Region 0: Memory at 50100000 (64-bit, non-prefetchable) [size=64K]
 +
        Capabilities: [40] Power Management version 2
 +
                Flags: PMEClk- DSI- D1+ D2- AuxCurrent=375mA PME(D0+,D1+,D2-,D3hot+,D3cold-)
 +
                Status: D0 PME-Enable- DSel=0 DScale=0 PME-
 +
        Capabilities: [50] Message Signalled Interrupts: Mask- 64bit- Queue=0/0 Enable-
 +
                Address: 00000000  Data: 0000
 +
        Capabilities: [60] Express Legacy Endpoint IRQ 0
 +
                Device: Supported: MaxPayload 128 bytes, PhantFunc 0, ExtTag-
 +
                Device: Latency L0s <512ns, L1 <64us
 +
                Device: AtnBtn- AtnInd- PwrInd-
 +
                Device: Errors: Correctable- Non-Fatal- Fatal- Unsupported-
 +
                Device: RlxdOrd+ ExtTag- PhantFunc- AuxPwr- NoSnoop-
 +
                Device: MaxPayload 128 bytes, MaxReadReq 512 bytes
 +
                Link: Supported Speed 2.5Gb/s, Width x1, ASPM L0s L1, Port 0
 +
                Link: Latency L0s <512ns, L1 <64us
 +
                Link: ASPM L1 Enabled RCB 128 bytes CommClk+ ExtSynch-
 +
                Link: Speed 2.5Gb/s, Width x1
 +
        Capabilities: [90] MSI-X: Enable- Mask- TabSize=1
 +
                Vector table: BAR=0 offset=00000000
 +
                PBA: BAR=0 offset=00000000
 +
        Capabilities: [100] Advanced Error Reporting
 +
        Capabilities: [140] Virtual Channel
 +
</pre>

Latest revision as of 09:34, 14 October 2008

ath9k is the new open source driver for newer atheros cards including those with 11n hardware support.

The ath9k module is included in the current kernel release 2.6.27. If your distribution does not yet have this kernel available as a package, these are instructions for installing it from source.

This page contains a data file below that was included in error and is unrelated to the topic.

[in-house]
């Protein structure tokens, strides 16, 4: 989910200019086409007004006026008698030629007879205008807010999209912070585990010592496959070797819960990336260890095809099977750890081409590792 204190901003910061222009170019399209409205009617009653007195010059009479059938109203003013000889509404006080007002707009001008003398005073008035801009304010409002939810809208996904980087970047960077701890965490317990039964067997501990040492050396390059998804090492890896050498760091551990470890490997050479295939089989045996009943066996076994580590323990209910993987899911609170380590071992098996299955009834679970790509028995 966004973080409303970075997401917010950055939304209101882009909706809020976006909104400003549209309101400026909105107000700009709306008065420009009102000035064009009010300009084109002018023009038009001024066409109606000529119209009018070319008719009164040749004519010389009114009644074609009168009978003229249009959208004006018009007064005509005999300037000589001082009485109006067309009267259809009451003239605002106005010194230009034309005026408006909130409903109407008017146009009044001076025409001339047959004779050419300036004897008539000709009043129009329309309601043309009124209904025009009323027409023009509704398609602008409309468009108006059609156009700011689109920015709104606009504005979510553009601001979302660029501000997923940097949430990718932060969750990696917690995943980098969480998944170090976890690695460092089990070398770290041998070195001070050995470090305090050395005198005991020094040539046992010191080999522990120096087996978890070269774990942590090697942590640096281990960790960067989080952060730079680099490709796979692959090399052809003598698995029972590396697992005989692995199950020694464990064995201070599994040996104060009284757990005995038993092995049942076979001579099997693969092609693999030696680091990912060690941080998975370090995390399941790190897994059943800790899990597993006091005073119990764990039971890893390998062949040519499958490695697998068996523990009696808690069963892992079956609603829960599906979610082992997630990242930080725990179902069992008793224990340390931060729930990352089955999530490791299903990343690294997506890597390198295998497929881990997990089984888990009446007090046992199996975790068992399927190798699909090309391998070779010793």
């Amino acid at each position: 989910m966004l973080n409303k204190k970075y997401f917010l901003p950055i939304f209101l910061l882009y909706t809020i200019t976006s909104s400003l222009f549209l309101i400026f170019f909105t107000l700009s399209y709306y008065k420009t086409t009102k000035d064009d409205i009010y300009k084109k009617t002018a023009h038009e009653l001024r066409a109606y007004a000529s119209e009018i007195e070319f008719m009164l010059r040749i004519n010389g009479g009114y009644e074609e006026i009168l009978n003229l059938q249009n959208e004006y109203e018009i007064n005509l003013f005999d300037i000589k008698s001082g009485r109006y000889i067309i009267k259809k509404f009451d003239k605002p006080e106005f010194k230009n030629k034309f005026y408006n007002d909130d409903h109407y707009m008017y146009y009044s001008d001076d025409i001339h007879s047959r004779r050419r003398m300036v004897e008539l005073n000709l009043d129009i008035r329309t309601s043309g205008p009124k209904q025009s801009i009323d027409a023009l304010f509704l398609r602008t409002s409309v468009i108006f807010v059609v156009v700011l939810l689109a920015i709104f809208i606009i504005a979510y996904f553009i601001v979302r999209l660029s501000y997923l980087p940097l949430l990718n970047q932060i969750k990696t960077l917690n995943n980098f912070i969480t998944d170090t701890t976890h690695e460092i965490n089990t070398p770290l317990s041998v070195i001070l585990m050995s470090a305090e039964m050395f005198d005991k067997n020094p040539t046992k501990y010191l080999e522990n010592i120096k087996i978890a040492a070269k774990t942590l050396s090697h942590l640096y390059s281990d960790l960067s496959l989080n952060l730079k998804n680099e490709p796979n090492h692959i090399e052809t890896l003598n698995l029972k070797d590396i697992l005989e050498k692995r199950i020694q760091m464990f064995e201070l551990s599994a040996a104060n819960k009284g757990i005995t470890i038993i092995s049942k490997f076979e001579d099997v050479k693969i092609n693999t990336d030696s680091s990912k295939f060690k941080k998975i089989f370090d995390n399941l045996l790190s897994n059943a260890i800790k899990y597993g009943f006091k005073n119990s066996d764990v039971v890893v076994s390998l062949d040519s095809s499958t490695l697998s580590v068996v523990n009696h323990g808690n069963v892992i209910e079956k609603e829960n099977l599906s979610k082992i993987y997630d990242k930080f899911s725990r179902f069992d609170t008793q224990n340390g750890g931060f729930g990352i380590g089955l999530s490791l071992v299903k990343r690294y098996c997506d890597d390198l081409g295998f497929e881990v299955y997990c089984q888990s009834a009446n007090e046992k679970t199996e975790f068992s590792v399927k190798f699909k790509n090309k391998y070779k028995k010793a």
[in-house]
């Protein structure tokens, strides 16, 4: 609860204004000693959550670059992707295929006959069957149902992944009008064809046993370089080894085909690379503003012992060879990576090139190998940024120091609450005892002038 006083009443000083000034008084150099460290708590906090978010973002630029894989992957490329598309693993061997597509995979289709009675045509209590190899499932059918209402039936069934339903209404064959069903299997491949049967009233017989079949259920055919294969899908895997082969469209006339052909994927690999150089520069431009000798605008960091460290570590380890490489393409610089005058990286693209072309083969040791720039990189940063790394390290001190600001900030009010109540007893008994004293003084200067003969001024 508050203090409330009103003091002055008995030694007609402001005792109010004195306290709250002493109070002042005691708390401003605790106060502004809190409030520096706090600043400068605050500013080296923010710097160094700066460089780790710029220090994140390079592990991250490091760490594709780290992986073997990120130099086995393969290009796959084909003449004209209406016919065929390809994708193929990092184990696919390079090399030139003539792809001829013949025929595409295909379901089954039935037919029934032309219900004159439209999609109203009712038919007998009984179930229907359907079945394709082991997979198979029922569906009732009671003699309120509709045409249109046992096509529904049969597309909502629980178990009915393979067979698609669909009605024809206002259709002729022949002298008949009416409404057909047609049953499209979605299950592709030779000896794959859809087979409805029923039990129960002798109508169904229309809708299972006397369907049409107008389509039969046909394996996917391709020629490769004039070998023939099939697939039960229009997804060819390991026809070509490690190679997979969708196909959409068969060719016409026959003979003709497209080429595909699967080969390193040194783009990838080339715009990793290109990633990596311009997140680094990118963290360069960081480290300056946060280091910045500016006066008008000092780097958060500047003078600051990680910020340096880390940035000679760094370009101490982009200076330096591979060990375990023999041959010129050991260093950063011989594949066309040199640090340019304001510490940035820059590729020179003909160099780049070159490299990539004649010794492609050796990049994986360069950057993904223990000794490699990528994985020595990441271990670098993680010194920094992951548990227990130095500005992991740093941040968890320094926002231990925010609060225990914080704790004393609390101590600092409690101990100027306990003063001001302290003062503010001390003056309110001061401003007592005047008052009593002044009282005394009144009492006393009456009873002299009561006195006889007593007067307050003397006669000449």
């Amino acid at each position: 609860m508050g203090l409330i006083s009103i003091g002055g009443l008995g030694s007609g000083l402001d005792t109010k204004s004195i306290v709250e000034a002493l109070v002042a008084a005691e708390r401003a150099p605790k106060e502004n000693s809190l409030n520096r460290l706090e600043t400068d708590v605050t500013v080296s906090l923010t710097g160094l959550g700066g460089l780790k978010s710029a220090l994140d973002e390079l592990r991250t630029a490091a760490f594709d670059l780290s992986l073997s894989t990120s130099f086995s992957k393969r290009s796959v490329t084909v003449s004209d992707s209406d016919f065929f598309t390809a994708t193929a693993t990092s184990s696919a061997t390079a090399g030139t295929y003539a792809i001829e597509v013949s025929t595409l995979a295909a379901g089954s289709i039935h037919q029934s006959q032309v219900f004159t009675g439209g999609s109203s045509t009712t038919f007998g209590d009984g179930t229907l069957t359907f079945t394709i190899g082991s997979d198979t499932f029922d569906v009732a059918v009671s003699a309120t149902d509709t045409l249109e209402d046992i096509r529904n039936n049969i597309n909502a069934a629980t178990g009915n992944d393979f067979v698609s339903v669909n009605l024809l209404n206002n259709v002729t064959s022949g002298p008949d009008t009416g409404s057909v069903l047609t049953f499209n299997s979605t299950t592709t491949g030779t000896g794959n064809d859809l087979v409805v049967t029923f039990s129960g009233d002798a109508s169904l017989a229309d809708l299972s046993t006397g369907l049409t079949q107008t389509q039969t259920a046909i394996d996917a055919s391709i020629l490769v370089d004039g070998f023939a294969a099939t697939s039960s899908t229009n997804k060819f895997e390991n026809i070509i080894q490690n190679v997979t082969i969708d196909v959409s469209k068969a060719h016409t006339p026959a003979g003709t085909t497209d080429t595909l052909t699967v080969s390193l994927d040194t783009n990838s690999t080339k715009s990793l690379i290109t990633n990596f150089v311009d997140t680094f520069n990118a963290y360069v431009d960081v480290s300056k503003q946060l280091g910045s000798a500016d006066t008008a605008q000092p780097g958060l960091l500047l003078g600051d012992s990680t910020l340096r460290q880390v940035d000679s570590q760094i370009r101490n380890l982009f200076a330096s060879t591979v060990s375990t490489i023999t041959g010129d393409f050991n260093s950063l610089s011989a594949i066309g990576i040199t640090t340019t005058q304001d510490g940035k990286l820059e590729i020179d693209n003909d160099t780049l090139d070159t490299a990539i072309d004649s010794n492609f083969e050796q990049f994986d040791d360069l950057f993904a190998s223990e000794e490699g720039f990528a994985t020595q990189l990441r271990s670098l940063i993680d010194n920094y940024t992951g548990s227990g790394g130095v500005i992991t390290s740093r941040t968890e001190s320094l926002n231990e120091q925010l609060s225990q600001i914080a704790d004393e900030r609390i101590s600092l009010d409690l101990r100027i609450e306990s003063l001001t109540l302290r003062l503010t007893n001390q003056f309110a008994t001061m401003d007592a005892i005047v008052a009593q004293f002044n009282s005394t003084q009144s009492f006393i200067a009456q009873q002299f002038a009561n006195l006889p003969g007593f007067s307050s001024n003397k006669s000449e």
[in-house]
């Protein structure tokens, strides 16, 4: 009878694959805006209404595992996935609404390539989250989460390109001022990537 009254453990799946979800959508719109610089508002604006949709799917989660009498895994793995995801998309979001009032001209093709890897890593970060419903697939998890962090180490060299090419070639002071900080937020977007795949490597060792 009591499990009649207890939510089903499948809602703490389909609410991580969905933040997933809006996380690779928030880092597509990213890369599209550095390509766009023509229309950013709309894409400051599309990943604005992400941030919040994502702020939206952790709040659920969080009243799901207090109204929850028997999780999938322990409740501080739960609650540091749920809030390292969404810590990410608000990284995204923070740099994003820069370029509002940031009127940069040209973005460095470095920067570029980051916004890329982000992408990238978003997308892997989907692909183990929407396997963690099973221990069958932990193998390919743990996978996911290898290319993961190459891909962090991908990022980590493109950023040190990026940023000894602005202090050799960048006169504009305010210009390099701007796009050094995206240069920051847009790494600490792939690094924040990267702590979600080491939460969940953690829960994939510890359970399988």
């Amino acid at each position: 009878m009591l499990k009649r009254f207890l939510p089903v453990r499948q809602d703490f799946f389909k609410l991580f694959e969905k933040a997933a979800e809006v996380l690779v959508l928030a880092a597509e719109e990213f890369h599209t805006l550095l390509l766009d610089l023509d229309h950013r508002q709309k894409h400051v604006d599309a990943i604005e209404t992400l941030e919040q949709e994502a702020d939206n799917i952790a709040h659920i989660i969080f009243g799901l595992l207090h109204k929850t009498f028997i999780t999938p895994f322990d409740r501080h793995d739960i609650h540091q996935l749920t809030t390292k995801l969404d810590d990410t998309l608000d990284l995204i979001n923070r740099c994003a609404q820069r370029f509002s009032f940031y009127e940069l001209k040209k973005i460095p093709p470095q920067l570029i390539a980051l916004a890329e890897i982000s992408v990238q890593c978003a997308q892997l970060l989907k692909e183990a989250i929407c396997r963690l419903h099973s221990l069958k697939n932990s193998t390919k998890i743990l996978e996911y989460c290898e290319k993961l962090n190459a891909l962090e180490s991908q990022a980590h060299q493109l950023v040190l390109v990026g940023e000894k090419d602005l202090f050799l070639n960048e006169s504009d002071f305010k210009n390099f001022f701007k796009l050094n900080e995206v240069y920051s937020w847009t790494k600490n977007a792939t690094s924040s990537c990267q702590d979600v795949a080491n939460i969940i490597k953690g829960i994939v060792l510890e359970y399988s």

Preparation

Compiling your kernel is at a minimum going to require gcc, make and the qt3 development libraries to run the x-configuration utility. The names of these packages and how to install them will vary from distro to distro. You'll also want to add yourself to the src group so that you can do most of the kernel compilation as a regular user. You will have to log out and log back in for this change to take effect.

Debian

# aptitude install git-core build-essential kernel-package libqt3-mt-dev fakeroot
# adduser <you> src

Ubuntu

$ sudo aptitude install git-core build-essential kernel-package libqt3-mt-dev fakeroot
$ sudo adduser <you> src

Get the kernel sources

Download and unzip the kernel sources

$ cd /usr/src
$ wget http://www.kernel.org/pub/linux/kernel/v2.6/linux-2.6.27.tar.bz2
$ tar xvjf linux-2.6.27.tar.bz2
$ cd linux-2.6.27

Kernel config

This is the part most people are afraid of. However, you can use your current kernel's configuration as a baseline to help ease the pain. Most self-respecting distributions keep a copy of your kernel configuration in the /boot directory alongside the kernel itself. If this is not the case, you might find a copy of the kernel config at /proc/config.gz (which will of course needs to be gunziped). Whatever the case, you will want to copy the the current config file to the directory of the the kernel tree you are about to compile /usr/src/linux-2.6.27/.config

Debian/Ubuntu

$ cp /boot/config-`uname -r` ./.config

Configure the kernel

Now run

$ make xconfig